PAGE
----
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Ottawa Police Officer and former CF Member Brian Dyck


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Hello folks,

Brian Dyck, an Ottawa police officer, former CF member and JTF2 operator is dying of ALS.  Some of you may know Brian from serving with him, others may have come to know him through recent media coverage.  Diagnosed only late last year, Brian was surprised when Veteran's Affairs declined his claim for benefits, despite several studies which show an increased risk of veterans developing ALS over the regular public (even higher numbers for those deployed in the first gulf war).  Not too much is known about ALS but a couple of years ago, the US VA recognized what they essentially called a "presumption of service risk" which entitled all US vets with ALS to receive much needed financial support and benefits.

Surprise, surprise, our VA did not recognize the studies.  Nor did they want to investigate the issue.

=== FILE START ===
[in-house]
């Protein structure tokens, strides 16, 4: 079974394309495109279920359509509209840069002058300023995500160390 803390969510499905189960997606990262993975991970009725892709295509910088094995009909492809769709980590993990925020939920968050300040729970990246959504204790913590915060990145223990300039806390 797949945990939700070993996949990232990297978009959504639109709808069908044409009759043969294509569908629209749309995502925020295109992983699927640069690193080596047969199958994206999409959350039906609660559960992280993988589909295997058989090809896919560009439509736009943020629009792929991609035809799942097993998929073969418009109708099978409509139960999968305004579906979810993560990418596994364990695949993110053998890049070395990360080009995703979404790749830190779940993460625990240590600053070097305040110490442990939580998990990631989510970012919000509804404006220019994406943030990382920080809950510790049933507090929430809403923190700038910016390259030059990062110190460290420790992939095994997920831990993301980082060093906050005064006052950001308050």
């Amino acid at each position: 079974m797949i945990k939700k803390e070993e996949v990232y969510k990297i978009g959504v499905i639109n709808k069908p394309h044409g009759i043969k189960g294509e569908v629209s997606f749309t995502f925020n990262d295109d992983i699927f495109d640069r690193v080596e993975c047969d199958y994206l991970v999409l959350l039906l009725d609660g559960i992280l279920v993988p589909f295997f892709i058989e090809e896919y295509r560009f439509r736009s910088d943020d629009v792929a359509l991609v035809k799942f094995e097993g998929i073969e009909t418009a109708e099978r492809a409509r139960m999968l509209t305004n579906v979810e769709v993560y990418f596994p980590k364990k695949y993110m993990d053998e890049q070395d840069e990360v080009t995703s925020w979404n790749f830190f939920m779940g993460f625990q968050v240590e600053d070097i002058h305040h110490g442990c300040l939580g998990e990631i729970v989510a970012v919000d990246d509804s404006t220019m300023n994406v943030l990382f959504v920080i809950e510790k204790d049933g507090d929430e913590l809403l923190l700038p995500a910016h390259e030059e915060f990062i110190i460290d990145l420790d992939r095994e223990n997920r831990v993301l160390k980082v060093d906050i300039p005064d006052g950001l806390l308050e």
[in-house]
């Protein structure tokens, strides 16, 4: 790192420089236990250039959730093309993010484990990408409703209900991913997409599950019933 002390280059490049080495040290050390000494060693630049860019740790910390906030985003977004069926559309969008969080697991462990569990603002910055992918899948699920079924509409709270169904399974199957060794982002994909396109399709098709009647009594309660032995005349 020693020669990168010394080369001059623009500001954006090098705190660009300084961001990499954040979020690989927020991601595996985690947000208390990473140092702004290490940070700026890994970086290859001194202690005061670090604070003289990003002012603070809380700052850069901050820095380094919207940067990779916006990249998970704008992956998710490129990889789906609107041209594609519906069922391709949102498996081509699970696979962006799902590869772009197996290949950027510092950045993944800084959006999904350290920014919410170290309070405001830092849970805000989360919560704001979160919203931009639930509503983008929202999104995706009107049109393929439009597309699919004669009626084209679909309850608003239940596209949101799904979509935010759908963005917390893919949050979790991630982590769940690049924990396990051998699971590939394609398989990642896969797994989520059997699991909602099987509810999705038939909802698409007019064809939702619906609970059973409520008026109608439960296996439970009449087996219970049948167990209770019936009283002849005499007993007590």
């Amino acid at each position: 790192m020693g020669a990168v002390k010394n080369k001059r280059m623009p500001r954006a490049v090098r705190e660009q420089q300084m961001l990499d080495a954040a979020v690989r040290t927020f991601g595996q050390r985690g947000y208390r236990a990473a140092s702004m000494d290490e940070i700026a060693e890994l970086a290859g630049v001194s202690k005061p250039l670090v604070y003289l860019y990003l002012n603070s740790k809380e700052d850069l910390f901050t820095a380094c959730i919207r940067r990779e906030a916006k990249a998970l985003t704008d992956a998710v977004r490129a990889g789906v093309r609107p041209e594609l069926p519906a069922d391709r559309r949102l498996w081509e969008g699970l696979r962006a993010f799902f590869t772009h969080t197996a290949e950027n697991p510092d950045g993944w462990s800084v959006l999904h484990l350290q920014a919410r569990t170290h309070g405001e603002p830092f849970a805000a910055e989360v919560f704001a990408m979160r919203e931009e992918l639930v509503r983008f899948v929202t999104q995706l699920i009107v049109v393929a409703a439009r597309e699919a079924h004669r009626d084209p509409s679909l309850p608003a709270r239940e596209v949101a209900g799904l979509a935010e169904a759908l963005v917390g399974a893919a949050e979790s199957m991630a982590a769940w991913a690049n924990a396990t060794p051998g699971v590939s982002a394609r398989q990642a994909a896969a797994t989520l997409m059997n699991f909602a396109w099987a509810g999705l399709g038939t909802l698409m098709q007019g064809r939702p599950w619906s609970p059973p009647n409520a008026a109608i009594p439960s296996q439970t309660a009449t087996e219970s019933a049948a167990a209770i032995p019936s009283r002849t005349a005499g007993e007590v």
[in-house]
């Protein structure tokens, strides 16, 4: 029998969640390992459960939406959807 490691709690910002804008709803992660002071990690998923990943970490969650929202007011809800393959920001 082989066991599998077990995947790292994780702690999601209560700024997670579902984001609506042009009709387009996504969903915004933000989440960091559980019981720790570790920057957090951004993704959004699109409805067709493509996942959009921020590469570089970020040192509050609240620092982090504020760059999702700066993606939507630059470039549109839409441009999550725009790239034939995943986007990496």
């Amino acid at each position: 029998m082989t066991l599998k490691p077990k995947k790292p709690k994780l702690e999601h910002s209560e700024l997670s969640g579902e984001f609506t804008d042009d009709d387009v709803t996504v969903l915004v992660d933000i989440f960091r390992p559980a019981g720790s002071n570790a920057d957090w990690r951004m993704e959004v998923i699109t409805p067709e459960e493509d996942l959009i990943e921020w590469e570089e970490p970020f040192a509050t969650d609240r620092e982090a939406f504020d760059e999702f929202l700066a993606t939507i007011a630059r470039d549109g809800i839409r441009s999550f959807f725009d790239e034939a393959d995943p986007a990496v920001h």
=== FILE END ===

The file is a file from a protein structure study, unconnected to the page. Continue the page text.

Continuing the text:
With the help of Ombudsman Stogran and a few other, Brian spearheaded a campaign to get our laws changed.  Last week, his efforts paid off and he received news that the Prime Ministers Office instructed the VA to take care of our vets with ALS.

The catch phrase with ALS is "2-to-5" meaning most people usually die from the disease within two to five years, usually by choking to death.  The brain remains fully active and alert as the body deteriorates and shuts down.  You essentially become trapped in your own body.

Despite the devastating effects of this disease, Brian continued to serve his community by spearheading this movement to get our laws changed.  He put himself out there, granted media interviews and did whatever he could to raise awareness of the disease and take the fight for future vets - all of this while his health rapidly declined.  He gave up valuable time with his family but he's leaving a legacy and they are all proud of him.

Thanks to Brian, future vets with ALS will now be taken care of financially and have much needed benefits available to them.